These truly are the dog days of the space age. A space station shaken almost to the point of bending. Space shuttles grounded by cracking valves. Satellites colliding just above the Hubble telescope. Pretty tough stuff for an acting Emperor to deal with, let alone a real one.
And an even larger problem may be lurking around the corner.
One does have to wonder, how the big eyes of the Pentagon, and its super computers on the ground, missed predicting the dust-up on orbit over Siberia. The Pentagon acknowledged that it did not anticipate the ka-boom. "We did not predict this collision," said Bryan Whitman, a Pentagon spokesman, "There are limits on your ability to track and compute every piece of orbiting man-made objects."
Ahhhhh, maybe not every piece, Bryan, but how about the stable bigger stuff? We sure knew how to blow a satellite out of the sky last year when its orbit was not so predictable near the edge of the atmosphere. That's a lot harder to track and predict than what happened last week.
Which also makes us wonder, if they missed that one, what about the smaller stuff aiming for the shuttle headed towards Hubble in May. What about the slightly bigger tool bag recently sent adrift by an astronaut near the space station? If we can't predict two car-sized objects are about to occupy the same box in space at the same point in time, what does that say about the models, the sensors, and the humans generating predictions that lives in orbit depend on every day?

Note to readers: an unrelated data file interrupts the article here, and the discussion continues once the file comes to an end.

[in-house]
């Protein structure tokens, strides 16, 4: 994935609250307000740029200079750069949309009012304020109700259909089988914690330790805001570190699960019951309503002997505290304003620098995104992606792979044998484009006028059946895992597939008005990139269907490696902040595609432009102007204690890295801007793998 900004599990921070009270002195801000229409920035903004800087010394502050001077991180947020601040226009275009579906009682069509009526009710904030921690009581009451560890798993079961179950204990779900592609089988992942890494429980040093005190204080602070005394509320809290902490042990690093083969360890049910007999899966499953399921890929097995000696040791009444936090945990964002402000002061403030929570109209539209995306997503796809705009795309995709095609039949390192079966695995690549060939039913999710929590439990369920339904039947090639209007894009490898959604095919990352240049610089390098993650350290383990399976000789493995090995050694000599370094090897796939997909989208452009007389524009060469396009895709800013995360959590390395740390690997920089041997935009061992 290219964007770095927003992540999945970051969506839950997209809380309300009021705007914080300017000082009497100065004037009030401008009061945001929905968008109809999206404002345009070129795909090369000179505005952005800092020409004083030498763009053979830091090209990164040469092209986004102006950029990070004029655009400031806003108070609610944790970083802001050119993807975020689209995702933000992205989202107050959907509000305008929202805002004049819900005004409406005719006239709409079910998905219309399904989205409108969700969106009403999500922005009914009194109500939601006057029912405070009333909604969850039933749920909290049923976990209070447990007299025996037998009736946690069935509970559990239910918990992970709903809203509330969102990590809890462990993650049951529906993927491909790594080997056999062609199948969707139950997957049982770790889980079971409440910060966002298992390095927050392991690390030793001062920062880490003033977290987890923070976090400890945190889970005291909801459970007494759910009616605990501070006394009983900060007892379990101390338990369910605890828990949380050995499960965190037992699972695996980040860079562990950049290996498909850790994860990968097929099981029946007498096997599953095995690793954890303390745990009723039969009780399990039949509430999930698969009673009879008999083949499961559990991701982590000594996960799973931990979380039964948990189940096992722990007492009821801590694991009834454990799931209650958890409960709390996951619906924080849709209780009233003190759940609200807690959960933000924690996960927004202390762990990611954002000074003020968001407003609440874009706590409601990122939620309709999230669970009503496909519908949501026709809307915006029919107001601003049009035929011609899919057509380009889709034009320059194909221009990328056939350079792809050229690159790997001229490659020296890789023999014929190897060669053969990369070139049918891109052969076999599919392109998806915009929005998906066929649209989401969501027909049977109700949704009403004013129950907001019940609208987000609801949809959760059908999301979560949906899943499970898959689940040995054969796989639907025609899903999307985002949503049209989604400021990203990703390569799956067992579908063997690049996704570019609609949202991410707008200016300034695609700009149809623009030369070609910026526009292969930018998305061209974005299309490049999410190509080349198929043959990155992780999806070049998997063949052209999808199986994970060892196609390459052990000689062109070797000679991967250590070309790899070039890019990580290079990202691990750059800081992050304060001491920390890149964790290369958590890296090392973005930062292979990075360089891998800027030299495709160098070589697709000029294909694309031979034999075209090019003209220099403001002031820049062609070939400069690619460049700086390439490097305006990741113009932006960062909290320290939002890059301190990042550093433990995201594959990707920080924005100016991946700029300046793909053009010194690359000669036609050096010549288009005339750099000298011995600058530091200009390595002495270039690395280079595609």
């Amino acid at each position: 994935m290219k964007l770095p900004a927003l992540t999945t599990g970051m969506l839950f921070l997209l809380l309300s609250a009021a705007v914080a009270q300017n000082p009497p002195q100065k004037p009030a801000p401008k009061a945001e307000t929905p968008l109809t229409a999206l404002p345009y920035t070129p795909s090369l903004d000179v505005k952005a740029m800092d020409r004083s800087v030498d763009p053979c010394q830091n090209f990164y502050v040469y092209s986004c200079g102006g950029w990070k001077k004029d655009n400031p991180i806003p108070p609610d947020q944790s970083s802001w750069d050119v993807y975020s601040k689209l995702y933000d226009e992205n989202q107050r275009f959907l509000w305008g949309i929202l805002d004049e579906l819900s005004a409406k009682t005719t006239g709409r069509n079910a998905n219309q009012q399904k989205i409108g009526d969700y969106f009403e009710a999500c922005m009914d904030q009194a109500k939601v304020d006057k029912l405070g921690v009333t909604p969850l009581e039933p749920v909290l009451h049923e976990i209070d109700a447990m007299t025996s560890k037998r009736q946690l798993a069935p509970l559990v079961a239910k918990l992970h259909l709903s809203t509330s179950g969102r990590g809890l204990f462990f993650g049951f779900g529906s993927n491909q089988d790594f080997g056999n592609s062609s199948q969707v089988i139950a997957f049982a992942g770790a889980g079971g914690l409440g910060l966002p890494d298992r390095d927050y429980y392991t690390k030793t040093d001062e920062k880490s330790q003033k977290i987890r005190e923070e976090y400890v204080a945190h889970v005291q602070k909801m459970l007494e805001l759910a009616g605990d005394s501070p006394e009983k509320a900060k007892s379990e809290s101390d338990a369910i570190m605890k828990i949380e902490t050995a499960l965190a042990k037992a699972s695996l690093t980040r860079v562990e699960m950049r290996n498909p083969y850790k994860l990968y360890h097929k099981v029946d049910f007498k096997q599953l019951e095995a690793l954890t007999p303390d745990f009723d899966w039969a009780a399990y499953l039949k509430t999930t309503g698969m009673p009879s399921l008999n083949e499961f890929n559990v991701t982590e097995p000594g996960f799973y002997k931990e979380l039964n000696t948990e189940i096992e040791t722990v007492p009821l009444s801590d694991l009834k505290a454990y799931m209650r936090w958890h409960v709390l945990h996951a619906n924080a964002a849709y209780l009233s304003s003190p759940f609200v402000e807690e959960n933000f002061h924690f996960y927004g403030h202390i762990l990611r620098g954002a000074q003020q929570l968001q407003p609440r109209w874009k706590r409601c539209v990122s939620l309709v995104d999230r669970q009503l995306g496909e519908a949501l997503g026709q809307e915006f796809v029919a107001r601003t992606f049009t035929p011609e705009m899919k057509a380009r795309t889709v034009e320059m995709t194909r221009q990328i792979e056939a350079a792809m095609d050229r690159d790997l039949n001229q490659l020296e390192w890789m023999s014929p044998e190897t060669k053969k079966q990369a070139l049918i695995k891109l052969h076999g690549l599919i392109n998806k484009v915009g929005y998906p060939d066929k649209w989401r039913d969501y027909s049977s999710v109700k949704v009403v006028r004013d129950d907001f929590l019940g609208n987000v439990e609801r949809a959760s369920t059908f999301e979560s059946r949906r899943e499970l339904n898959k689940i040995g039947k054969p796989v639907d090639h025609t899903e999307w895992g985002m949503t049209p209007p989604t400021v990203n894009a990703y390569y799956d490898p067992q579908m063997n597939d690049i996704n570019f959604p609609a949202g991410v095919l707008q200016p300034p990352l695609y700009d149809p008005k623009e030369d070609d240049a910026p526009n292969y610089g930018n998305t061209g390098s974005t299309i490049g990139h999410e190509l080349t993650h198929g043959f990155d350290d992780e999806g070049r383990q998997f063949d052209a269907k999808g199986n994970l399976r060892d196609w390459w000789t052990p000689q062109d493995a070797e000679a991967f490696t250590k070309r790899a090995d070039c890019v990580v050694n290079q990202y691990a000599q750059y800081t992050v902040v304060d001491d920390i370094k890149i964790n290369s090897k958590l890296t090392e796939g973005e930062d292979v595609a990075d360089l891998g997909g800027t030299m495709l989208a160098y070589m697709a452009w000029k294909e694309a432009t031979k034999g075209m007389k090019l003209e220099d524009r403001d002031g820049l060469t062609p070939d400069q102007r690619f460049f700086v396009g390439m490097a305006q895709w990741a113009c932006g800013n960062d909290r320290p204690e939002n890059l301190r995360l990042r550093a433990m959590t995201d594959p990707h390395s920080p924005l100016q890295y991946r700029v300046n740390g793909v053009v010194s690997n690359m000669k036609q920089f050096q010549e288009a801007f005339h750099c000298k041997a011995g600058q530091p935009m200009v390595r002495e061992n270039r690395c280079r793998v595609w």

There are only three answers possible. Either a big ooops happened last week, and no one in the five-sided building wants to come clean on that, or the collision was deliberately allowed to take place, and someone left us with a big mess as a result, or our prognostication capabilities are not all that they are cracked up to be. Any conclusion you come to is not a good one.
And we aren't even talking yet about the big asteroid with our name on it hiding in the deepest darkness.